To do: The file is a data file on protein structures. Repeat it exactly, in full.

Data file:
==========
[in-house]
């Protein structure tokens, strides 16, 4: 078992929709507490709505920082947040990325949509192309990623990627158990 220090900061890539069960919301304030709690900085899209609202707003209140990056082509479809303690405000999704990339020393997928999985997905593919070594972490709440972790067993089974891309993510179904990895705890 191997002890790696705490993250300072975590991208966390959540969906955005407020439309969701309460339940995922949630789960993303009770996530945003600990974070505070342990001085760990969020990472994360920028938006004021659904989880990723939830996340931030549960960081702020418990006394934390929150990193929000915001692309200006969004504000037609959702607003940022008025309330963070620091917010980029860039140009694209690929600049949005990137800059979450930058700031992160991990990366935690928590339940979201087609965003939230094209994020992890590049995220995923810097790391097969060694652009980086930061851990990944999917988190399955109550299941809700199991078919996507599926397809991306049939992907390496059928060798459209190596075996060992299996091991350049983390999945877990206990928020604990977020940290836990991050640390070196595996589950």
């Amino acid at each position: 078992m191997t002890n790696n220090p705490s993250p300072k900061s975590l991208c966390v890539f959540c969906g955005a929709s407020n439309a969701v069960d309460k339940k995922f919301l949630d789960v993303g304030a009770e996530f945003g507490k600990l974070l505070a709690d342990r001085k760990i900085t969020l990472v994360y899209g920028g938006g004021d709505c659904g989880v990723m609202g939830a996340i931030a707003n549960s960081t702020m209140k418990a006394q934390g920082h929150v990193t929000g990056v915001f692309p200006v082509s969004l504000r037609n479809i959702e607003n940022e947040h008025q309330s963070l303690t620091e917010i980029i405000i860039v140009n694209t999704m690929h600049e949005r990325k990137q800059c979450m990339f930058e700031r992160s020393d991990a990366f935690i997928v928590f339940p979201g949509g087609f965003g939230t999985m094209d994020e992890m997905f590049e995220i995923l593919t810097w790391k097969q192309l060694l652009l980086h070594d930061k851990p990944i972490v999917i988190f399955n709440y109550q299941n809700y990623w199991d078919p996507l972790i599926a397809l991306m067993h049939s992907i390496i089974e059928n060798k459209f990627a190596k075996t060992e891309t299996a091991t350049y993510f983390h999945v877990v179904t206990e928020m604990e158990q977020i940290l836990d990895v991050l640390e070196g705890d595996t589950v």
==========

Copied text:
[in-house]
């Protein structure tokens, strides 16, 4: 078992929709507490709505920082947040990325949509192309990623990627158990 220090900061890539069960919301304030709690900085899209609202707003209140990056082509479809303690405000999704990339020393997928999985997905593919070594972490709440972790067993089974891309993510179904990895705890 191997002890790696705490993250300072975590991208966390959540969906955005407020439309969701309460339940995922949630789960993303009770996530945003600990974070505070342990001085760990969020990472994360920028938006004021659904989880990723939830996340931030549960960081702020418990006394934390929150990193929000915001692309200006969004504000037609959702607003940022008025309330963070620091917010980029860039140009694209690929600049949005990137800059979450930058700031992160991990990366935690928590339940979201087609965003939230094209994020992890590049995220995923810097790391097969060694652009980086930061851990990944999917988190399955109550299941809700199991078919996507599926397809991306049939992907390496059928060798459209190596075996060992299996091991350049983390999945877990206990928020604990977020940290836990991050640390070196595996589950």
């Amino acid at each position: 078992m191997t002890n790696n220090p705490s993250p300072k900061s975590l991208c966390v890539f959540c969906g955005a929709s407020n439309a969701v069960d309460k339940k995922f919301l949630d789960v993303g304030a009770e996530f945003g507490k600990l974070l505070a709690d342990r001085k760990i900085t969020l990472v994360y899209g920028g938006g004021d709505c659904g989880v990723m609202g939830a996340i931030a707003n549960s960081t702020m209140k418990a006394q934390g920082h929150v990193t929000g990056v915001f692309p200006v082509s969004l504000r037609n479809i959702e607003n940022e947040h008025q309330s963070l303690t620091e917010i980029i405000i860039v140009n694209t999704m690929h600049e949005r990325k990137q800059c979450m990339f930058e700031r992160s020393d991990a990366f935690i997928v928590f339940p979201g949509g087609f965003g939230t999985m094209d994020e992890m997905f590049e995220i995923l593919t810097w790391k097969q192309l060694l652009l980086h070594d930061k851990p990944i972490v999917i988190f399955n709440y109550q299941n809700y990623w199991d078919p996507l972790i599926a397809l991306m067993h049939s992907i390496i089974e059928n060798k459209f990627a190596k075996t060992e891309t299996a091991t350049y993510f983390h999945v877990v179904t206990e928020m604990e158990q977020i940290l836990d990895v991050l640390e070196g705890d595996t589950v």